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Cheeky little velocity puzzle

  1. May 7, 2008 #1
    Oh no. My old mechanics teacher would probably disown me if he reads this. But today I was thinking about this puzzle, and I couldn't figure it.

    A space vehicle of mass 2kg accelerates from 0 to 100m/s from it's rest frame. The energy required to do so is given by E = 0.5mv^2 = 10000 J. Then the space vehicle increases it's velocity to 101m/s.
    From the initial rest frame, the total energy required to get a 2kg mass from rest to 101m/s is
    E = 0.5*mv^2 = 0.5*2*101^2 = 10201 J
    Taken with the fact that it takes 10000 J for a 2kg mass to reach 100m/s from rest, this implies it takes 201 J more for the mass to reach 101m/s than 100m/s
    E(101)-E(100) = 0.5*2*(101^2 - 100^2) = 201 J

    However, taking 100m/s as the rest frame, it only takes 1 J to acel from 100 to 101m/s.


    How much energy does the space vehicle actually require to acel that last 1m/s? Why is one frame correct and the other wrong? This isn't an SR question is it? What is wrong with my understanding?

    help me, please. I am feeling foolish. Right now I'm thinking it's an SR situation, but if so, it's the 1st time I've objectively realised SR effects are central to macro mechanics at v<<c.
    Last edited: May 7, 2008
  2. jcsd
  3. May 7, 2008 #2
    Cheeky indeed!

    I think the answer is that the energy increases with the square of the velocity.

    So to increase speed by an additional m/s at the beginning is easier than to do so later on. That's why it takes less energy to go from 0 to 1 m/s than to go from 100 to 101 m/s.

    It's kind of like trying to lose weight. The first few pounds are the easiest to drop, but the more you lose, the harder it is to lose more!
  4. May 7, 2008 #3


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    In the case of a rocket, the total amount of work done includes both the work done on accelerating the mass of the spent fuel backwards from the rocket engine, and accelerating the mass of rocket and the remaining unspent fuel forwards.

    Since the point of application of this force is at the rocket engine, the rocket could be used as a frame of reference for calculating work done and power, as if the rocket weren't moving at all, but only accelerating spent fuel from it's engine. The power would be equal to the 1/2 times the (mass of fuel spent/unit of time) x terminal velocity^2 of the spent fuel from the rocket engine. The numbers for work done on fuel and rocket, and power from the engine should be independent of the frame of reference, so although the math would be more complicated, the results should be the same using any normal (non-accelerating) frame of reference (the rocket frame of reference is just easier to calculate).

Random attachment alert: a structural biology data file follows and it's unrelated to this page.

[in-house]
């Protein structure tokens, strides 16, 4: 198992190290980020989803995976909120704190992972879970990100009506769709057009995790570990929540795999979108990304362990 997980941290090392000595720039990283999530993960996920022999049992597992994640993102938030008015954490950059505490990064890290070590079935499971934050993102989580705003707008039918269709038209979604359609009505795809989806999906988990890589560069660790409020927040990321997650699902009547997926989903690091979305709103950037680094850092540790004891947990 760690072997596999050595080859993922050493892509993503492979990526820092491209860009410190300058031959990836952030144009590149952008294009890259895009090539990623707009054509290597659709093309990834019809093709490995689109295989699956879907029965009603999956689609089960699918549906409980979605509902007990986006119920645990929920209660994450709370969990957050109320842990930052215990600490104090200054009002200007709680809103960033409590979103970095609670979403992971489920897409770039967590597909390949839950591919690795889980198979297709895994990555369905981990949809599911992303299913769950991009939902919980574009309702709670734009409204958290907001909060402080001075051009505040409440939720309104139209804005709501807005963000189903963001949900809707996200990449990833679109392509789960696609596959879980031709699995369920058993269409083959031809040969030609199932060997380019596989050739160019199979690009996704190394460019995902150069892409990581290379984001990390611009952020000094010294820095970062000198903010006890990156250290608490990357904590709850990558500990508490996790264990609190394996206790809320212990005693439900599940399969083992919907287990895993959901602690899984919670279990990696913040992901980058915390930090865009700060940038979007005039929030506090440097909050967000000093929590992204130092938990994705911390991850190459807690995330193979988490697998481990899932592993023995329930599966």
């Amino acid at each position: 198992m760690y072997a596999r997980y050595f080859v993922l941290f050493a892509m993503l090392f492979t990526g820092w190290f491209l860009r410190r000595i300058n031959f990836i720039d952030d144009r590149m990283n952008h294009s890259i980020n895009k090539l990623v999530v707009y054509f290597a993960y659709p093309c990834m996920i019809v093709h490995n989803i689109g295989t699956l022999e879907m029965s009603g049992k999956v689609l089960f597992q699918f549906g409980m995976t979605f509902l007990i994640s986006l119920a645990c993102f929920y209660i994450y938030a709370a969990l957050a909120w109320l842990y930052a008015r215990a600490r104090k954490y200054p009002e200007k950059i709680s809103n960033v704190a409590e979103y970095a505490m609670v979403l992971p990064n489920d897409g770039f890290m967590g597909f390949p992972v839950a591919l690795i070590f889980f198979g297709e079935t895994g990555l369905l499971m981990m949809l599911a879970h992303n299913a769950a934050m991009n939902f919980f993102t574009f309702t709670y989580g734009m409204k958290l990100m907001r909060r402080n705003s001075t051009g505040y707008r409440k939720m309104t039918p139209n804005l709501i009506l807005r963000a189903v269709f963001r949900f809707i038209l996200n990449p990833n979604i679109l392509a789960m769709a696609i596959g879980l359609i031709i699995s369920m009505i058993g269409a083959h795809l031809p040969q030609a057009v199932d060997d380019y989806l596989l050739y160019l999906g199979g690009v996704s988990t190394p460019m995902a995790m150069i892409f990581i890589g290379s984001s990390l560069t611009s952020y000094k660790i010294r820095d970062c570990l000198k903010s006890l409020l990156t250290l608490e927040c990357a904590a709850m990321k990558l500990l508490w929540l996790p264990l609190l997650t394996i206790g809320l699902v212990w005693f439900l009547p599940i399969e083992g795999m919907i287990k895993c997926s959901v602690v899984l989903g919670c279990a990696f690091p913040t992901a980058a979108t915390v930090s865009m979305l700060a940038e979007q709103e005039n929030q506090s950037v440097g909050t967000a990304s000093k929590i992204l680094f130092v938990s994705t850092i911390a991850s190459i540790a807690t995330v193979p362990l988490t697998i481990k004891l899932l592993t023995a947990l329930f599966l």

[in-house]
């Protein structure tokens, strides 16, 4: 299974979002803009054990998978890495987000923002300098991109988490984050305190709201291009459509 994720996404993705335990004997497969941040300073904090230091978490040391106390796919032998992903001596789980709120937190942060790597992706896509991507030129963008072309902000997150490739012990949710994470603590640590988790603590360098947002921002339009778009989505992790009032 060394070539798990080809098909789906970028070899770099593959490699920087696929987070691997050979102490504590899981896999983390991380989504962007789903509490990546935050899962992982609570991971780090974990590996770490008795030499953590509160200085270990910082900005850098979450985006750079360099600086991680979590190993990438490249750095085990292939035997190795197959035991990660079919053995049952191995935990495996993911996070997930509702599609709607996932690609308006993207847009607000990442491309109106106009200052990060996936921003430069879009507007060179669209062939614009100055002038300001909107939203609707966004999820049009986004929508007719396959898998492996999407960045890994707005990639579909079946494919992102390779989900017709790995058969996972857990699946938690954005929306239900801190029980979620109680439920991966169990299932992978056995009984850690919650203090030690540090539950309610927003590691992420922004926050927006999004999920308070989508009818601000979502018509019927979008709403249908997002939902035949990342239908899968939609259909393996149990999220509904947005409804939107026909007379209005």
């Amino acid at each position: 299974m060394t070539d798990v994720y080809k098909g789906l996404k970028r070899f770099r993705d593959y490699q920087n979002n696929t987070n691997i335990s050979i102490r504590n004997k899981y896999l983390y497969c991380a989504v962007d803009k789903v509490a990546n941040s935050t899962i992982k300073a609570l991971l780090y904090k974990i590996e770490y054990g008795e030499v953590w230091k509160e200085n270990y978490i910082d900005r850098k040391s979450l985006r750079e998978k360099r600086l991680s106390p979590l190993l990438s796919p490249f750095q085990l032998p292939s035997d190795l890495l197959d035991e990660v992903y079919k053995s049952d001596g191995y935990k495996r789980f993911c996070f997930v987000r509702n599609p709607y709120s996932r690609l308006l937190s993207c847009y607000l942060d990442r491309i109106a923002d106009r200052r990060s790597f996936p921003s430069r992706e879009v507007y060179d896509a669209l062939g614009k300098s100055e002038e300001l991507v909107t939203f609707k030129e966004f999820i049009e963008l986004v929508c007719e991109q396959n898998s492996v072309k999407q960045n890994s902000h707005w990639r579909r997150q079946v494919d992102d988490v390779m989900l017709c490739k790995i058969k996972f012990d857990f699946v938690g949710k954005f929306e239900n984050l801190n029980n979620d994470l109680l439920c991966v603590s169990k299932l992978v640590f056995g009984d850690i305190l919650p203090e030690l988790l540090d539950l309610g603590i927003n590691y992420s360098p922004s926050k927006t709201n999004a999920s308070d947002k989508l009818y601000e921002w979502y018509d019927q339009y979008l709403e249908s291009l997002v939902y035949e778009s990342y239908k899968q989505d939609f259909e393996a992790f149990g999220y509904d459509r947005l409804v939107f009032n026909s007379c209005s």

Last edited: May 7, 2008
  5. May 7, 2008 #4


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    Recall that
    Work = Force x distance = change in energy

    The distance (over which the force acts) will be different for different reference frames.

    Thus the work, and energy change, is frame dependent. In the frame going at 100 m/s, the acceleration to 101 m/s appears to act over a shorter distance, hence less kinetic energy gain.
    Last edited: May 7, 2008
  6. May 11, 2008 #5
    No need. Just take a little time to realise that kinetic energy is calculated by ½mv² , not by
    [tex]1/2 m(\Delta v)^2[/tex]

    Then, as v depends on your frame of reference, kinetic energy unavoidably also depends on your frame of reference. No point in changing your frame of reference halfway through an experiment. That tends to confuse things :smile:
  7. May 12, 2008 #6

    Andy Resnick

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    You can't change reference frames in the middle! In the new reference frame, the rocket is only going 1 m/s (from rest), not 101 m/s.

    Cheeky problem, indeed :)
  8. May 12, 2008 #7


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    Note the power from a rocket engine is independent of the frame of reference. Assuming the power is constant, then the rate of work done on spent fuel and rocket is constant, also independent of the frame of reference. The change in energy of the spent fuel expelled by the rocket engine and the change in energy of the rocket and it's remaining unspent fuel per unit time is also independent of the frame of reference. You can't ignore the work done on the spent fuel and expect to get reasonable results; this is the issue with some of the earlier posts in this thread.